Please remember that past performance may not be indicative of future results.  Different types of investments involve varying degrees of risk, and there can be no assurance that the future performance of any specific investment, investment strategy, or product (including the investments and/or investment strategies recommended or undertaken by Dechtman Wealth Management, LLC [“DWM”]), or any non-investment related content, made reference to directly or indirectly in this blog will be profitable, equal any corresponding indicated historical performance level(s), be suitable for your portfolio or individual situation, or prove successful.  Due to various factors, including changing market conditions and/or applicable laws, the content may no longer be reflective of current opinions or positions.  Moreover, you should not assume that any discussion or information contained in this blog serves as the receipt of, or as a substitute for, personalized investment advice from DWM. To the extent that a reader has any questions regarding the applicability of any specific issue discussed above to his/her individual situation, he/she is encouraged to consult with the professional advisor of his/her choosing. DWM is neither a law firm nor a certified public accounting firm and no portion of the blog content should be construed as legal or accounting advice. A copy of the DWM’s current written disclosure Brochure discussing our advisory services and fees is available for review upon request or at www.dechtmanwealth.com.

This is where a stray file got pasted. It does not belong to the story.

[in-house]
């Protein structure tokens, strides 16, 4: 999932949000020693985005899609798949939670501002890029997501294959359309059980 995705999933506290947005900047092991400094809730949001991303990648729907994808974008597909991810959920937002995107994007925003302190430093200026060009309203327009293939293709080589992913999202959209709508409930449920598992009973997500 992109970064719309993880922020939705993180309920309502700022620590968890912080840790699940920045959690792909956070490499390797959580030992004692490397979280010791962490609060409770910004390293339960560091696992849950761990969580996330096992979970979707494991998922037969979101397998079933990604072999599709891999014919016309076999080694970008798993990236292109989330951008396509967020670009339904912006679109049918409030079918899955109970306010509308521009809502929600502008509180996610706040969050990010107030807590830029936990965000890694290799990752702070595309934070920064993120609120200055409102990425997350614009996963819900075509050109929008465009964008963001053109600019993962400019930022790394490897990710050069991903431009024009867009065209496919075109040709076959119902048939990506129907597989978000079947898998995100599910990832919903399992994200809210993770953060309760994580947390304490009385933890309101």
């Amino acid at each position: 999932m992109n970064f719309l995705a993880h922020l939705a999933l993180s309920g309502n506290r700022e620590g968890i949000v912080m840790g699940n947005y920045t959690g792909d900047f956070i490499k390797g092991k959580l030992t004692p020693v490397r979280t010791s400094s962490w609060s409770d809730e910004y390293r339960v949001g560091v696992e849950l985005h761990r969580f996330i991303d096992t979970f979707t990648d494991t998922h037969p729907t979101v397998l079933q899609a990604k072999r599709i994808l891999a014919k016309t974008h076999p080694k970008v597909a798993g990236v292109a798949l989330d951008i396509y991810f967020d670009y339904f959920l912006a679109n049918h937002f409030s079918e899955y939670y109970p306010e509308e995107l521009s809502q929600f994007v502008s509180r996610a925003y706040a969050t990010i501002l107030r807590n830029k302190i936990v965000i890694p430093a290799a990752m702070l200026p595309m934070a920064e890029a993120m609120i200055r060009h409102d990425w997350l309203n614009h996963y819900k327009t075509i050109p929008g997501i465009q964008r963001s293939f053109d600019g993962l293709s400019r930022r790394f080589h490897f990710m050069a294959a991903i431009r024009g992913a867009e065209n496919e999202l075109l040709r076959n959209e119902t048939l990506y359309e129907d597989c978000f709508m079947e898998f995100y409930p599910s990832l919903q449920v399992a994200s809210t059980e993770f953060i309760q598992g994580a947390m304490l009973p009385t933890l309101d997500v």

Please Note: DWM does not make any representations or warranties as to the accuracy, timeliness, suitability, completeness, or relevance of any information prepared by any unaffiliated third party, whether linked to DWM’s web site or blog or incorporated herein, and takes no responsibility for any such content. All such information is provided solely for convenience purposes only and all users thereof should be guided accordingly.

Please Remember: If you are a DWM client, please contact DWM, in writing, if there are any changes in your personal/financial situation or investment objectives for the purpose of reviewing/evaluating/revising our previous recommendations and/or services, or if you would like to impose, add, or to modify any reasonable restrictions to our investment advisory services.  Unless, and until, you notify us, in writing, to the contrary, we shall continue to provide services as we do currently.

Please Also Remember to advise us if you have not been receiving account statements (at least quarterly) from the account custodian.

Join our newsletter

"*" indicates required fields

Name*